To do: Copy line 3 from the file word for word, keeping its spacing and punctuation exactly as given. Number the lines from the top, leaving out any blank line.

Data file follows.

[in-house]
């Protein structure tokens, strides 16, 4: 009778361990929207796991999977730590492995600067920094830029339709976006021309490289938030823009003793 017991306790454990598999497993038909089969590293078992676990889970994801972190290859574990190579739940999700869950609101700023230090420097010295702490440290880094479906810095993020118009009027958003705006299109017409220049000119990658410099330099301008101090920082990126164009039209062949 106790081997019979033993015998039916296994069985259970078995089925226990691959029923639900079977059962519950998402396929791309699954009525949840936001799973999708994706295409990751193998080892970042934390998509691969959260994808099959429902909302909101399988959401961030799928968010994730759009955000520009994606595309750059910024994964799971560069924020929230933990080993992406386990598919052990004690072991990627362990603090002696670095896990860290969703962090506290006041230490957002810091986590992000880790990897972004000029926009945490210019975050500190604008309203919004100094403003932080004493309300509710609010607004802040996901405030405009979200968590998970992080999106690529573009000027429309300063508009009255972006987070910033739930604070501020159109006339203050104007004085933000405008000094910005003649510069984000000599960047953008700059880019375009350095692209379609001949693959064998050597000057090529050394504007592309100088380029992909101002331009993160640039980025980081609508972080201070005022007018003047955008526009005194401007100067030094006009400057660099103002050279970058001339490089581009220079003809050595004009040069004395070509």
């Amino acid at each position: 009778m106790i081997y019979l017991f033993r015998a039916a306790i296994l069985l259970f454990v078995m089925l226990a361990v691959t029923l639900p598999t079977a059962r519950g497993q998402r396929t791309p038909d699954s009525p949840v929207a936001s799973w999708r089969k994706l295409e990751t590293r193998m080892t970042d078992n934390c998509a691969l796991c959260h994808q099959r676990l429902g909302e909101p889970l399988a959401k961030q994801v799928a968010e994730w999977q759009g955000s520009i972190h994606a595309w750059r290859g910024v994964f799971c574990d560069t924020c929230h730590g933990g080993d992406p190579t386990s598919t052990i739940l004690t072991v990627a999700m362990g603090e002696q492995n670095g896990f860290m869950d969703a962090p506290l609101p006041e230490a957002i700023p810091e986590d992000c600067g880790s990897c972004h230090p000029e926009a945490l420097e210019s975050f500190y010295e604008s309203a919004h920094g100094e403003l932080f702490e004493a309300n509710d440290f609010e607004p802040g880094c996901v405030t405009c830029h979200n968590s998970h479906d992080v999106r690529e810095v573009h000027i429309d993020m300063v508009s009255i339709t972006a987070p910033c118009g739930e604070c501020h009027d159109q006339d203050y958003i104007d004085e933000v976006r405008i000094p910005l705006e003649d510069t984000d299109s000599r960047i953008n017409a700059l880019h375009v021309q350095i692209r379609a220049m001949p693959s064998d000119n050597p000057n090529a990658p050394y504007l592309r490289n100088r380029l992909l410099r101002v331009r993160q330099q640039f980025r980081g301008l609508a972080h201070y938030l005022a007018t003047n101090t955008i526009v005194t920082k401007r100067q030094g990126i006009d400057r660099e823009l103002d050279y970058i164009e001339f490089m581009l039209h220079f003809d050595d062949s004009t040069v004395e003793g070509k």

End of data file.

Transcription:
């Amino acid at each position: 009778m106790i081997y019979l017991f033993r015998a039916a306790i296994l069985l259970f454990v078995m089925l226990a361990v691959t029923l639900p598999t079977a059962r519950g497993q998402r396929t791309p038909d699954s009525p949840v929207a936001s799973w999708r089969k994706l295409e990751t590293r193998m080892t970042d078992n934390c998509a691969l796991c959260h994808q099959r676990l429902g909302e909101p889970l399988a959401k961030q994801v799928a968010e994730w999977q759009g955000s520009i972190h994606a595309w750059r290859g910024v994964f799971c574990d560069t924020c929230h730590g933990g080993d992406p190579t386990s598919t052990i739940l004690t072991v990627a999700m362990g603090e002696q492995n670095g896990f860290m869950d969703a962090p506290l609101p006041e230490a957002i700023p810091e986590d992000c600067g880790s990897c972004h230090p000029e926009a945490l420097e210019s975050f500190y010295e604008s309203a919004h920094g100094e403003l932080f702490e004493a309300n509710d440290f609010e607004p802040g880094c996901v405030t405009c830029h979200n968590s998970h479906d992080v999106r690529e810095v573009h000027i429309d993020m300063v508009s009255i339709t972006a987070p910033c118009g739930e604070c501020h009027d159109q006339d203050y958003i104007d004085e933000v976006r405008i000094p910005l705006e003649d510069t984000d299109s000599r960047i953008n017409a700059l880019h375009v021309q350095i692209r379609a220049m001949p693959s064998d000119n050597p000057n090529a990658p050394y504007l592309r490289n100088r380029l992909l410099r101002v331009r993160q330099q640039f980025r980081g301008l609508a972080h201070y938030l005022a007018t003047n101090t955008i526009v005194t920082k401007r100067q030094g990126i006009d400057r660099e823009l103002d050279y970058i164009e001339f490089m581009l039209h220079f003809d050595d062949s004009t040069v004395e003793g070509k």